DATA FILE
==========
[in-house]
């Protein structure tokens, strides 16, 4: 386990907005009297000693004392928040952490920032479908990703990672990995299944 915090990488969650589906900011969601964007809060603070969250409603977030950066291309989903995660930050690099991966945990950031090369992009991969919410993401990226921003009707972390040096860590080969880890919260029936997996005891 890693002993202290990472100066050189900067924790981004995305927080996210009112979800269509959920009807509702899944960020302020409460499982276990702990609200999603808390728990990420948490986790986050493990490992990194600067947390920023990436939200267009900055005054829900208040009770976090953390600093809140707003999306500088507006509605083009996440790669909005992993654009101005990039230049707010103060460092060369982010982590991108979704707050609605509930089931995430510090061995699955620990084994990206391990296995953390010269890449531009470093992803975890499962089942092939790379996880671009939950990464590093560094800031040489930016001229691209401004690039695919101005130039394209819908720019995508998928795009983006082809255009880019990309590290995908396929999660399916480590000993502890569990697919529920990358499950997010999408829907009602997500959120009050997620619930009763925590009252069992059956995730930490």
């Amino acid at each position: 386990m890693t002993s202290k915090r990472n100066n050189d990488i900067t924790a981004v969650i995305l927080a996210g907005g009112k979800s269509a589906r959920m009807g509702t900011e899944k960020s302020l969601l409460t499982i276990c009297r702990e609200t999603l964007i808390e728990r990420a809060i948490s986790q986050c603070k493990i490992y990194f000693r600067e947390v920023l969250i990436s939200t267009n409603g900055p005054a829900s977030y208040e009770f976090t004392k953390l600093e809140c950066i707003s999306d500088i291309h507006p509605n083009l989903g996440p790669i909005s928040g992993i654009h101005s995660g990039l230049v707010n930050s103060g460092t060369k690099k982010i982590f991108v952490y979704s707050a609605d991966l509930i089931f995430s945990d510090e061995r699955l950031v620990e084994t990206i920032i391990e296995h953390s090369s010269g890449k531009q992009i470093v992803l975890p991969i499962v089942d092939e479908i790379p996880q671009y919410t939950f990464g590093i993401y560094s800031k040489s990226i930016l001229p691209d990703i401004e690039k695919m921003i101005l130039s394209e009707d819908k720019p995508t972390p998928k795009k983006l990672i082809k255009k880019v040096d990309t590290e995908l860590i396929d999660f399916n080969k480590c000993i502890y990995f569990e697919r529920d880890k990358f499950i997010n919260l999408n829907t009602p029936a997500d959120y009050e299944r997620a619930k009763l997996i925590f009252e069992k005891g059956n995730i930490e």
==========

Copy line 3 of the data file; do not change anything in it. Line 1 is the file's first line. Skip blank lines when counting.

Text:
């Amino acid at each position: 386990m890693t002993s202290k915090r990472n100066n050189d990488i900067t924790a981004v969650i995305l927080a996210g907005g009112k979800s269509a589906r959920m009807g509702t900011e899944k960020s302020l969601l409460t499982i276990c009297r702990e609200t999603l964007i808390e728990r990420a809060i948490s986790q986050c603070k493990i490992y990194f000693r600067e947390v920023l969250i990436s939200t267009n409603g900055p005054a829900s977030y208040e009770f976090t004392k953390l600093e809140c950066i707003s999306d500088i291309h507006p509605n083009l989903g996440p790669i909005s928040g992993i654009h101005s995660g990039l230049v707010n930050s103060g460092t060369k690099k982010i982590f991108v952490y979704s707050a609605d991966l509930i089931f995430s945990d510090e061995r699955l950031v620990e084994t990206i920032i391990e296995h953390s090369s010269g890449k531009q992009i470093v992803l975890p991969i499962v089942d092939e479908i790379p996880q671009y919410t939950f990464g590093i993401y560094s800031k040489s990226i930016l001229p691209d990703i401004e690039k695919m921003i101005l130039s394209e009707d819908k720019p995508t972390p998928k795009k983006l990672i082809k255009k880019v040096d990309t590290e995908l860590i396929d999660f399916n080969k480590c000993i502890y990995f569990e697919r529920d880890k990358f499950i997010n919260l999408n829907t009602p029936a997500d959120y009050e299944r997620a619930k009763l997996i925590f009252e069992k005891g059956n995730i930490e």